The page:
24 thoughts on “Ross Island, 1941

  1. Some buildings I can spot that are still around today (on the right side upper quarter) are the Sacred Heart Catholic Church spire, and south of that, Winterhaven School.

    It’s unfortunate that the Oaks Amusement Park didn’t make it into the frame on the right.

    It appears that the houseboats along the river were once farther north nearer where Ross Island Cement Co. building is today; rather than nearer Oaks Park (or perhaps the line of houseboats always extended that far south).

  2. Over on the east side (right) I see the two huge gas storage towers, and just a couple blocks beyond them, when I zoom in, I see the 6-story firemen’s practice tower building. It was constructed of cement with lots of windows, and had a smoky, smudgy look about it. My family drove across that bridge countless times from the west side over to grandma’s on the east side. I also remember all the houseboats on the river.

  3. google.com/maps/place/Ross+Island/@45.4916004,-122.6538774,289a,35y,44.88t/data=!3m1!1e3!4m5!3m4!1s0x54950a8aaab24821:0xc4d1a6665ff8536e!8m2!3d45.4859361!4d-122.6573146?hl=en&authuser=0

  4. Note how much smaller Ross Island is today in wploulorenziprince’s google view vs the left side of today’s VP photo. Dr. Pamplin hauled it all away to make concrete.

  5. There were actually 3 manufactured gas tanks or gas holder tanks there at this time. Hard to see them all though.

  6. Mike there are other VP photos that show the 3 gasometers (storage tanks) on the east side of the Ross Island bridge.

    VP photo on August 5, 2010 (1930 aerial view)
    VP photo on October 22, 2012 (1947 aerial view)

  7. Is that an enormous pile of sawdust just north of the Ross Island bridge? How high would we estimate that is?

  8. Chris,
    You might also note a large cloud of smoke obscuring part of the Hawthorne Bridge. PGE is at work turning that giant pile of sawdust into electricity. The generating plant was located where OMSI is today.

  9. Thanks, Ron, for pointing out what that ginormous sawdust pile was used for! Back in the day I always saw that huge pile from Harbor Drive or across the river on the west side and didn’t know why it was there. Decades later, now I know.

  10. Sawdust aka “hog fuel” by the old timers. My folks heated their house with same, as was common, up until the 1960 when natural gas came along.

  11. In the ’70’s, gravel was being mined with barge mounted cranes using clam shell buckets.I was watching them one day, and it appeared that the crane cable had a paint marker on it every 10′. If that was the case, the clam shell hit bottom at about 70′. Like an iceberg, most of the island was under water. A bucket load at a time, in decades, most of the island is gone.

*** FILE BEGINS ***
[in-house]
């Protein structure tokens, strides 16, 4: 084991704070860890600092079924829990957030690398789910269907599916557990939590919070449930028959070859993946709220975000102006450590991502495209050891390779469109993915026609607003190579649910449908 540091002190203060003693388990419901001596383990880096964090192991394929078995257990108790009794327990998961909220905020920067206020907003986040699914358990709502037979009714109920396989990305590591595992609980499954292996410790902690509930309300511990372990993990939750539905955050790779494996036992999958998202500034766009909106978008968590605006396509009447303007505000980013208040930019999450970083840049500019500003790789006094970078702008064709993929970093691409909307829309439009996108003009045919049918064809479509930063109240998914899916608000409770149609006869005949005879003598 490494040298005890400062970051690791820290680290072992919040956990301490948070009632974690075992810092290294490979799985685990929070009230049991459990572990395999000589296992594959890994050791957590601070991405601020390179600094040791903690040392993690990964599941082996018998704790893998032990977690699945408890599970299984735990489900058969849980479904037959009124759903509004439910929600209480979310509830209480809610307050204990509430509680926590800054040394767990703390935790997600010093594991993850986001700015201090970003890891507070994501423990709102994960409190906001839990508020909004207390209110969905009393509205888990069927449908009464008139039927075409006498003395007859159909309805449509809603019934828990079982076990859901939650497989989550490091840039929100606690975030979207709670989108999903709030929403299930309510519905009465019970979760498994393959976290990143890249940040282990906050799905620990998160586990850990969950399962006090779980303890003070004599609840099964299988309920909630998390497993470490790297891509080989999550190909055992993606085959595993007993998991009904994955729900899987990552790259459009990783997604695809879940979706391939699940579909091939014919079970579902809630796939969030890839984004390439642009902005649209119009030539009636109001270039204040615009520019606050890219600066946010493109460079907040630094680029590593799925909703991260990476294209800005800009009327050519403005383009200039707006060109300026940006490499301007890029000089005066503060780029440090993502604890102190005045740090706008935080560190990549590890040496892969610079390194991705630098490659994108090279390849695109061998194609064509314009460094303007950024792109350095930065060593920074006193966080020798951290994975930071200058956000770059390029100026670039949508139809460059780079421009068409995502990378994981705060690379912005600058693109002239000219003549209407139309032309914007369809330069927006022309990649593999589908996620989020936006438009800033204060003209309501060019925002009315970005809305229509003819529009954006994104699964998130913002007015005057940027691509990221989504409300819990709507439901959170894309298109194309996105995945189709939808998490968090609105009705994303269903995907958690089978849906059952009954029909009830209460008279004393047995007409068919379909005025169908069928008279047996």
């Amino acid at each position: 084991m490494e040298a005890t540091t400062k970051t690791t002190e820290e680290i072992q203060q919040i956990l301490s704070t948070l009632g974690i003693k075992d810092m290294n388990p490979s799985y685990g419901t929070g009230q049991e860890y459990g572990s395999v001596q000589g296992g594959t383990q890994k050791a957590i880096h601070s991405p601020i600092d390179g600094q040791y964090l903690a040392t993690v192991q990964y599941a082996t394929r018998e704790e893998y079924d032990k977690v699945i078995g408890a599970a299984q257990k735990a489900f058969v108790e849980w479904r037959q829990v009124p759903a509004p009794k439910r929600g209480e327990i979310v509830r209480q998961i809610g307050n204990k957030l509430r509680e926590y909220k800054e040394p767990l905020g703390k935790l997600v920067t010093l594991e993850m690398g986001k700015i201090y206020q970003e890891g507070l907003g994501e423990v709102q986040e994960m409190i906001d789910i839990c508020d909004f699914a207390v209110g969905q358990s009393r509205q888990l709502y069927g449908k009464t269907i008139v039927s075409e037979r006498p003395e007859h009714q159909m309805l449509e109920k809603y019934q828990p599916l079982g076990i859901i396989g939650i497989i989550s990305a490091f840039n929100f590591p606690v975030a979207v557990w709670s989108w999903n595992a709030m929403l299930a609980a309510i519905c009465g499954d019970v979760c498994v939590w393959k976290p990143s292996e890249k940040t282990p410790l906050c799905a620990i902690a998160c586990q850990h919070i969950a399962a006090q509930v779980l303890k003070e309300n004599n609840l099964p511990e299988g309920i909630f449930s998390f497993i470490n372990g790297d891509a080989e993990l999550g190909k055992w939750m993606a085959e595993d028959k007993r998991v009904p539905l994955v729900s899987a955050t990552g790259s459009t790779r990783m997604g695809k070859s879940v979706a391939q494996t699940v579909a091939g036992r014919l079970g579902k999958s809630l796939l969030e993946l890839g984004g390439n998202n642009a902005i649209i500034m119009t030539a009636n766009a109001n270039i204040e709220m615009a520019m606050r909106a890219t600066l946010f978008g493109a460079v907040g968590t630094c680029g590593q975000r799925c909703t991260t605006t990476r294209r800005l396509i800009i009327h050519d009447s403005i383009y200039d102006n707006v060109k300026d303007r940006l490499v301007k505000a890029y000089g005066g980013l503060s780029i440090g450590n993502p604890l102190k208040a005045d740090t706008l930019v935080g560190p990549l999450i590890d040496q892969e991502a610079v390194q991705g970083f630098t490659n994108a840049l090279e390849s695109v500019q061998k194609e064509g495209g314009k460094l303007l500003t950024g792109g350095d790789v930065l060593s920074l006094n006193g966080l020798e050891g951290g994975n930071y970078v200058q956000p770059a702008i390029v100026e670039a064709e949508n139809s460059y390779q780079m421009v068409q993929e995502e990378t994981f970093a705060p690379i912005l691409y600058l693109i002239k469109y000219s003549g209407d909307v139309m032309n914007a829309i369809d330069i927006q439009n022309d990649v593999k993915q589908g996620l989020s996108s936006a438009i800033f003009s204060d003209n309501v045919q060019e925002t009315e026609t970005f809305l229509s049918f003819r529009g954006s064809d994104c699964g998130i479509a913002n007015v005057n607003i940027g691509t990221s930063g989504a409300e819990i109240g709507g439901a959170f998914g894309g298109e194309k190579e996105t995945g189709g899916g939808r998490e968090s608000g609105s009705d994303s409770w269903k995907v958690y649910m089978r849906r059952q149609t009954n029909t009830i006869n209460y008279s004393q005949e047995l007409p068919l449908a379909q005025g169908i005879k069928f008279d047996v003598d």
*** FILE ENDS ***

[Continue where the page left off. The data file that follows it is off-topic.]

12. In front of the fire practice tower on Powell is the vehicle inspection building. To get new plates each year every car had to pass a safety inspection including alignment of steering and headlights, visible smoke, etc. I have an inspection card from my Dad. His car failed and it was only a year old. Apparently the program was not renewed after WW 2. Would be a good idea nowadays as cars are used much longer.

  13. Always interesting to take a boat into Ross Island Lagoon and watch the depth gauge pass the 100 foot mark.

  14. Igor,
    I believe that all transportation of gravel was done with barges. The clam shell cranes removed rough gravel from the island and placed it on a barge. When loaded, the barge was taken to a processing area in that clear area on the island in today’s VP photo. There is was sorted by size, and possibly crushed. The final step was washing to remove silt, which weakens concrete. The product was stockpiled there on the Island. Another clam shell crane then loaded the product onto another barge, which was transported to the concrete batch plant just north of the Ross Island Bridge. Another clam shell crane there unloaded the product into a silo at the batch plant. A lot of work just to get a yard of clean, concrete quality aggregate. It is possible that Ross Island Sand and Gravel sold aggregate to other concrete producers, but it appears that it all left the location on barges, at least in “modern” times.

  15. 1. Mr. Pamplin didn’t just “haul it all away,” Ross Island concrete built the city that we know today!
    2. “Like an iceberg, most of the island was under water.” WHAT? Reminds me of that eminent mind, Rep Hank Johnson – GA who once postulated that too many Marines posted on Guam could lead it to “capsize.” The video of the General responding in his testimony in committee is hilarious.

  16. Ol Geezer The state issues license plates. The Portland vehicle inspection station gave you a small inspection sticker that you displayed on your wind shield if you passed inspection.

  17. Back in the 1950s two identical Queen Anne-style mansions towered above the east end of the Ross Island Bridge.– the Poulsen House and the Inman House. They bracketed Powell Blvd. high on the bluffs above the river at the east end of the bridge. They aren’t readily visible in today’s aerial phot. But coming across the bridge from the west side, they stood out and were very impressive. The Inman House is long gone, but the Poulsen House (south side of Powell) is still there, towering above the bridge and river, with Portland’s skyline and west hills in the background,

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